Detecting Disease Is Not a “Tangible and Useful Result” Eligible for PatentingThe federal appeals court with jurisdiction over questions of patent law has consistently held that methods of diagnosing a disease or other biological condition violate the Supreme Court’s ban on patenting “natural phenomena.” A recent decision reaffirmed this position (in the veterinary sphere), and for the first time in many years clearly articulated the test

Focusing Questions of Software Patent Eligibility on the Specific Technological Solution and Specific Technological Problem Being SolvedThe U.S. Supreme Court presented a two-step framework for determining whether a claim contains patentable subject matter under the abstract idea exception to 35 U.S.C. § 101 in Alice Corp. Pty. Ltd. v. CLS Bank Int’l. According to the framework erected in Alice, one must first “determine whether the claims at issue are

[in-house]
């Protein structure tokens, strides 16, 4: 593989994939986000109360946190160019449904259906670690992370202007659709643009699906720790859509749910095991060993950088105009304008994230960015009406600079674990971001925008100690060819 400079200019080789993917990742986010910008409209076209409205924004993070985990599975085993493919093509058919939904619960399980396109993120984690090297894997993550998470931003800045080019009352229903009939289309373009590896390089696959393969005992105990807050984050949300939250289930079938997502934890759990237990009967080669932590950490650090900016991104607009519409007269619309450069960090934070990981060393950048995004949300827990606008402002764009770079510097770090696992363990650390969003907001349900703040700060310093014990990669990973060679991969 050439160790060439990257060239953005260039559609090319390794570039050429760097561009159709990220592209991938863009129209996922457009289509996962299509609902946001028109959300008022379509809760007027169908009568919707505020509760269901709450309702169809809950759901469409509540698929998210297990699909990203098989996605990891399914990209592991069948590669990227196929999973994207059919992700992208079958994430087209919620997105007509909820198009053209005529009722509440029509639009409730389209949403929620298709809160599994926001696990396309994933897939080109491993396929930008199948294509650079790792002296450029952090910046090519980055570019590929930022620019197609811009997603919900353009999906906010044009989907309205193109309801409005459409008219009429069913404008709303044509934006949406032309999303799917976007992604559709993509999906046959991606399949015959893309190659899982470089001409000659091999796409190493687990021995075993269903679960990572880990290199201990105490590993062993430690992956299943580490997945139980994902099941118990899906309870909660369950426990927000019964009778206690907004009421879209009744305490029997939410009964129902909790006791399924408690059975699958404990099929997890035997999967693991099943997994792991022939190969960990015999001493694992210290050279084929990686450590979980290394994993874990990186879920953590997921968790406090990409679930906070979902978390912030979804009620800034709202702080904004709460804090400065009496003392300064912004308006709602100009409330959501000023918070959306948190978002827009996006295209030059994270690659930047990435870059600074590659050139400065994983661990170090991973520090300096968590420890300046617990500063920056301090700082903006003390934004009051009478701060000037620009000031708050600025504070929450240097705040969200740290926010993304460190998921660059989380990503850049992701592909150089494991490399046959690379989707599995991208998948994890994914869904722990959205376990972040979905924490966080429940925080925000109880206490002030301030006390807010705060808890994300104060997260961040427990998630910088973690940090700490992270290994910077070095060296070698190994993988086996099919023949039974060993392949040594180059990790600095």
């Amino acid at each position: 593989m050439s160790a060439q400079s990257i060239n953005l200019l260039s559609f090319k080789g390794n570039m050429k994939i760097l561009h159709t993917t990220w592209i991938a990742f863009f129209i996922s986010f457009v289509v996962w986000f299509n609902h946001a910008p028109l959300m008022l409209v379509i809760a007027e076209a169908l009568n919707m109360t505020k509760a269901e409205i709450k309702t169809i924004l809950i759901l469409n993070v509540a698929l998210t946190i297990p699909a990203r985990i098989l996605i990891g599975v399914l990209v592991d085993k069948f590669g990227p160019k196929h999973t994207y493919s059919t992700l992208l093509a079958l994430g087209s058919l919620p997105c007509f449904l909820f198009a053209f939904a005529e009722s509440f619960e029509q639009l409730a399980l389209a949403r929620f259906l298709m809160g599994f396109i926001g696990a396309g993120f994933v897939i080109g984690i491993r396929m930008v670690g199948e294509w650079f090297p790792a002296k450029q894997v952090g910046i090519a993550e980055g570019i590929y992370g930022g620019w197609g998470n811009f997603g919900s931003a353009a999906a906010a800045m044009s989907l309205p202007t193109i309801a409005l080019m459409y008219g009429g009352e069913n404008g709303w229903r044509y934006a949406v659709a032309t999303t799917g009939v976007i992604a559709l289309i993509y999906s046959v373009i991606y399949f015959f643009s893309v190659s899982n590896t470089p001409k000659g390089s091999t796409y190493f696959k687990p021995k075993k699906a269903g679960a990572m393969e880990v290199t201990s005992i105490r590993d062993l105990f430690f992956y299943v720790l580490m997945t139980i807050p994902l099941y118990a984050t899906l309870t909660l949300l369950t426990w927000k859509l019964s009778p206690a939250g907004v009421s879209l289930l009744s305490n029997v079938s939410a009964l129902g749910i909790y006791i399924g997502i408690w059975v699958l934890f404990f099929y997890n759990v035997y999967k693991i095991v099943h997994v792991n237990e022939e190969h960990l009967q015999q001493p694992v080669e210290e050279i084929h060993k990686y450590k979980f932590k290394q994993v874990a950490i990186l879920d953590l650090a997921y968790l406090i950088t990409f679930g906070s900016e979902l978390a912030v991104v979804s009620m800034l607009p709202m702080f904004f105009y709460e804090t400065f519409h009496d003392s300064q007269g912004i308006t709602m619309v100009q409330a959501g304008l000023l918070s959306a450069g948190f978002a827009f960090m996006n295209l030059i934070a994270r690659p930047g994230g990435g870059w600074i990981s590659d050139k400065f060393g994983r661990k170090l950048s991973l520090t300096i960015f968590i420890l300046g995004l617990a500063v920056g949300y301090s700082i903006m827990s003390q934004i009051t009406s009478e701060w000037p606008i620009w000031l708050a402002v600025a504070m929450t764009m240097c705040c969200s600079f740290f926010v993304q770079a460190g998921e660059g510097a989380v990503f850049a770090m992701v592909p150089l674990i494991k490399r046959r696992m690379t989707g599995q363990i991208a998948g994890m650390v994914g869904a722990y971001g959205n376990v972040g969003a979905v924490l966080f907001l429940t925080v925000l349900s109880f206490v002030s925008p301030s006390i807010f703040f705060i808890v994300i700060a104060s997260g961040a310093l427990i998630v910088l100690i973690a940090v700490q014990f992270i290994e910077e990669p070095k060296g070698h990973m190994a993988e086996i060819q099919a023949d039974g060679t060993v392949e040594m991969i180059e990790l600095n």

Patenting Diagnostics and Biomarkers Six Years After <i>Mayo</i>In 2012, the U.S. Supreme Court decided the landmark case of Mayo Collaborative Services v. Prometheus Laboratories, Inc., 566 U.S. 66 (2012), which was hailed by some as banning patents on methods of medical diagnosis. It appeared to be the end of the road for the development of personalized medicine for profit, at least